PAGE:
Loading Environment from FAT... Unable to use mmc 0:0... In:    serial
Out:   serial
Err:   serial
Allwinner mUSB OTG (Peripheral)
Net:   eth0: ethernet@1c50000
Warning: usb_ether using MAC address from ROM
, eth1: usb_ether
starting USB...
Bus usb@1c14000: USB EHCI 1.00
Bus usb@1c14400: USB OHCI 1.0
Bus usb@1c1c000: USB EHCI 1.00
Bus usb@1c1c400: USB OHCI 1.0
scanning bus usb@1c14000 for devices... 2 USB Device(s) found
scanning bus usb@1c14400 for devices... 1 USB Device(s) found
scanning bus usb@1c1c000 for devices... 1 USB Device(s) found
scanning bus usb@1c1c400 for devices... 1 USB Device(s) found
       scanning usb for storage devices... 0 Storage Device(s) found
Hit any key to stop autoboot:  0

Of course, nothing will boot because we haven’t flashed the kernel yet, and before doing that we need to understand how it knows what to boot.

By default, the process is a bit hard to follow because it tries to boot from several devices, but at the end, it all runs down to bootcmd and bootargs environment variables in U-Boot. For simplicity, instead of using what Buildroot generated we are going to modify these two variables to load the Kernel through TFTP. This is a very useful technique during development because we don’t need to flash our board every time we want to test new changes!

Modifying the environment variables

First of all, if you’ve paid attention to the previous log, you might have seen a suspicious message saying Loading Environment from FAT... Unable to use mmc 0:0. That’s because our U-Boot is configured to load the variables from the first FAT partition marked as bootable. However, we have not created any partition yet, so we will not be able to modify the variables.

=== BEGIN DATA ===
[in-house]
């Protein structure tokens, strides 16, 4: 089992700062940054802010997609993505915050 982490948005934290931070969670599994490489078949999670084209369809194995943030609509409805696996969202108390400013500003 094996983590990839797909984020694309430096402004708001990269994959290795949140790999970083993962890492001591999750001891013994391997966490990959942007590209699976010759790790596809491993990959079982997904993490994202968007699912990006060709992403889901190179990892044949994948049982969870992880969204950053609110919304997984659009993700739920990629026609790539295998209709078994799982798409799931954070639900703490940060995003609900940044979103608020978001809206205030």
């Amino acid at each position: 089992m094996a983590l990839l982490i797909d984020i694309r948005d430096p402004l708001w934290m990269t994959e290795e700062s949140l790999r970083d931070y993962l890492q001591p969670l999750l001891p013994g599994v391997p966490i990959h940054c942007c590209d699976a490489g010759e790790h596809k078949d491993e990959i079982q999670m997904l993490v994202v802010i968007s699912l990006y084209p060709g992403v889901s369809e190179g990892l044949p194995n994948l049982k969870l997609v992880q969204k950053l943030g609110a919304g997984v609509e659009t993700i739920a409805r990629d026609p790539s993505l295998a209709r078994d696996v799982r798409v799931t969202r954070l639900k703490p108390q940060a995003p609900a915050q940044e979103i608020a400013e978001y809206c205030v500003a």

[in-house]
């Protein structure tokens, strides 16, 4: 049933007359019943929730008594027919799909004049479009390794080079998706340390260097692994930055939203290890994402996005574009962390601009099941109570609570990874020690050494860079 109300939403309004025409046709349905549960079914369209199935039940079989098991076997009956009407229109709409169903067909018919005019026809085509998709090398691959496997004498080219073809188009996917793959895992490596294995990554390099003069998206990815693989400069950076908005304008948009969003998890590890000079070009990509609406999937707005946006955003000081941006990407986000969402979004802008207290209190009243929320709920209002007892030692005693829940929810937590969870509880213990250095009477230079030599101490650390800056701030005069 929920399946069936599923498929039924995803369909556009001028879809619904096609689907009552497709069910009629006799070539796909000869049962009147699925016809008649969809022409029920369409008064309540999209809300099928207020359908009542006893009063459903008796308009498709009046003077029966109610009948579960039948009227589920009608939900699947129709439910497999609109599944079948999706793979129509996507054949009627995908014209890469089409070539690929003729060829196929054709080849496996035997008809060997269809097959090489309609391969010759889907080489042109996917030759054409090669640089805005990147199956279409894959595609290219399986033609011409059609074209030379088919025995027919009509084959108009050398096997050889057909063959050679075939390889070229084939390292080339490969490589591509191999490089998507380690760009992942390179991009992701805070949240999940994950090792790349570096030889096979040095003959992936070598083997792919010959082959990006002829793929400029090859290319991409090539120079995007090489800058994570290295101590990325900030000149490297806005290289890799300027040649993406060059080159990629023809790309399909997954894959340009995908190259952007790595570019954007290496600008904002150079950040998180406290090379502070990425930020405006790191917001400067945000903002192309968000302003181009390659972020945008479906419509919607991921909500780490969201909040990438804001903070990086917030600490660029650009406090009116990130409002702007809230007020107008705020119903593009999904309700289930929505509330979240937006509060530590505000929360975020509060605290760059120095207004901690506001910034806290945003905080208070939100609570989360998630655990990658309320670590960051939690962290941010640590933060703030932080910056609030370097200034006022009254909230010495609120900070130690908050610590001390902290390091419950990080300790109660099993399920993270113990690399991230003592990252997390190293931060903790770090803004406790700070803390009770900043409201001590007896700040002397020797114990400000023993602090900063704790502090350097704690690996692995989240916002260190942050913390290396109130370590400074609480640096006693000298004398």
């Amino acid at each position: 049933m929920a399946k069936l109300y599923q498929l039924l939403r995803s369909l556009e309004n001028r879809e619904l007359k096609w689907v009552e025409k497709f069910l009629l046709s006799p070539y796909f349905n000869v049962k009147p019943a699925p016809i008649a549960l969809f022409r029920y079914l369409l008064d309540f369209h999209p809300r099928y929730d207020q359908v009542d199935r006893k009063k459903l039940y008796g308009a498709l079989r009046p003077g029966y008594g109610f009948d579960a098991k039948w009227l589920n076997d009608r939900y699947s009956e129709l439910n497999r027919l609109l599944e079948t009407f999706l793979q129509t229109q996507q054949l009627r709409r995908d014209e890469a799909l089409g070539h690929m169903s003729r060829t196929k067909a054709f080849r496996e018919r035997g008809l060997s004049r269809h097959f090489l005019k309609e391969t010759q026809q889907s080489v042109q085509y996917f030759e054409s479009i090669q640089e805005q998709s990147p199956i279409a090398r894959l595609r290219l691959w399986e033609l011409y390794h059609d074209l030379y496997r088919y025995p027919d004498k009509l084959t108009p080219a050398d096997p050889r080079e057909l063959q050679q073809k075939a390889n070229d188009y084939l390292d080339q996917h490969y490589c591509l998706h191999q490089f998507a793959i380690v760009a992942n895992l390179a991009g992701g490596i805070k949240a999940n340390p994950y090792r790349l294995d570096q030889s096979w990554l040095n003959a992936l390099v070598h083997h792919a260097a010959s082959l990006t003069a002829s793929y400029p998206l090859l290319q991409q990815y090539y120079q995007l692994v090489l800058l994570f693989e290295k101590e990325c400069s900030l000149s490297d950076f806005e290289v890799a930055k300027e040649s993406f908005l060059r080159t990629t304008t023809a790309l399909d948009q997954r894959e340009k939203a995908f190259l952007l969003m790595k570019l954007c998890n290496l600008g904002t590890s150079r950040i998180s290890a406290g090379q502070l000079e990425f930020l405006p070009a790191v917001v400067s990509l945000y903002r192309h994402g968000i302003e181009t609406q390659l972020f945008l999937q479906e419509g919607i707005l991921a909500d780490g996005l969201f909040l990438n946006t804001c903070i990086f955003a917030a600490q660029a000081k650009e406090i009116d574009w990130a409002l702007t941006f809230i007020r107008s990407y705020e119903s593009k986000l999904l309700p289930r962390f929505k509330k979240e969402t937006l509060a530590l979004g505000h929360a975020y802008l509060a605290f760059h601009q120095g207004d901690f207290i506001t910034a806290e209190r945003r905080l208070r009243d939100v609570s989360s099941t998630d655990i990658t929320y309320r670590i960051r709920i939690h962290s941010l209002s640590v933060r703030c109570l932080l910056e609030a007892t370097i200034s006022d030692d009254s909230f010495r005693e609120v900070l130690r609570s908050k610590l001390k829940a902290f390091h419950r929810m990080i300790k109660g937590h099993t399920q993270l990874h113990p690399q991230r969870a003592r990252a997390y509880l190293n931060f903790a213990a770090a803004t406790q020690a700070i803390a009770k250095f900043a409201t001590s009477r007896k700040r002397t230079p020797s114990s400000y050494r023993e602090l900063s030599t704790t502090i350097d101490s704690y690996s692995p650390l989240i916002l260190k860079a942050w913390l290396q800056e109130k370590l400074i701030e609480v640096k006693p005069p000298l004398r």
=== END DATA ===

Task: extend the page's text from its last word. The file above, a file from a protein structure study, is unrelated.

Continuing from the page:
If we tried to modify them now, we would see the following error message:

=> setenv serverip
=> saveenv
Saving Environment to FAT... Unable to use mmc 0:0... Failed (1)

To overcome this issue we are going to create the following partitions using cfdisk, gparted or your tool of choice. We must create the following partitions:

  • Empty/raw partition where U-Boot will be saved. Since our binary size is roughly 600 kiB, we will reserve 1 MiB, that gives us enough room to add more features to the bootloader.
  • FAT16 partition to save the U-Boot variables. According to U-Boot configuration, it just needs 128 kiB, but the minimum size supported by FAT16 is 16MiB, so let’s pick that. This one must be marked as bootable.
$ sudo fdisk -l /dev/sdX
Disk /dev/sdb: 15 GiB, 16106127360 bytes, 31457280 sectors
Disk model: SDDR-B531       
Units: sectors of 1 * 512 = 512 bytes
Sector size (logical/physical): 512 bytes / 512 bytes
I/O size (minimum/optimal): 512 bytes / 512 bytes
Disklabel type: dos
Disk identifier: 0xcaa3f0cc

Device     Boot Start   End Sectors Size Id tipo
/dev/sdb1        2048  4095    2048   1M  0 Empty
/dev/sdb2  *     4096 36863   32768  16M  6 FAT16

Now we will flash again U-Boot because most probably we’ve wiped out our SD Card during the process, so run again sudo dd if=output/images/u-boot-sunxi-with-spl.bin of=/dev/sdX bs=1024 seek=8 and insert the card into the board. If you boot the Olimex and try to save a few variables you will see the following success message:

=> setenv ipaddr
=> setenv serverip
=> saveenv
Saving Environment to FAT... OK

Now that we have full control over U-Boot, the next step is to boot the kernel, but I will explain you how to do that in the next post.

Wrapping up

On this board there are three bootloader stages which end up loading the kernel and the rootfs. Everything is designed in such a way that many different configurations are possible. For instance, U-Boot can load the kernel from an SD Card, from a NAND Flash memory, from a TFTP server…

Allwinner A20 Boot Sequence

We have just scratched the surface of this technology, but it’s already clear that the art of embedded Linux is simple yet powerful at the same time. After this learning experience I’ve really started to appreciate all the effort done by the Linux Community to make these set of tools available to anyone for free. Long live to Open Source!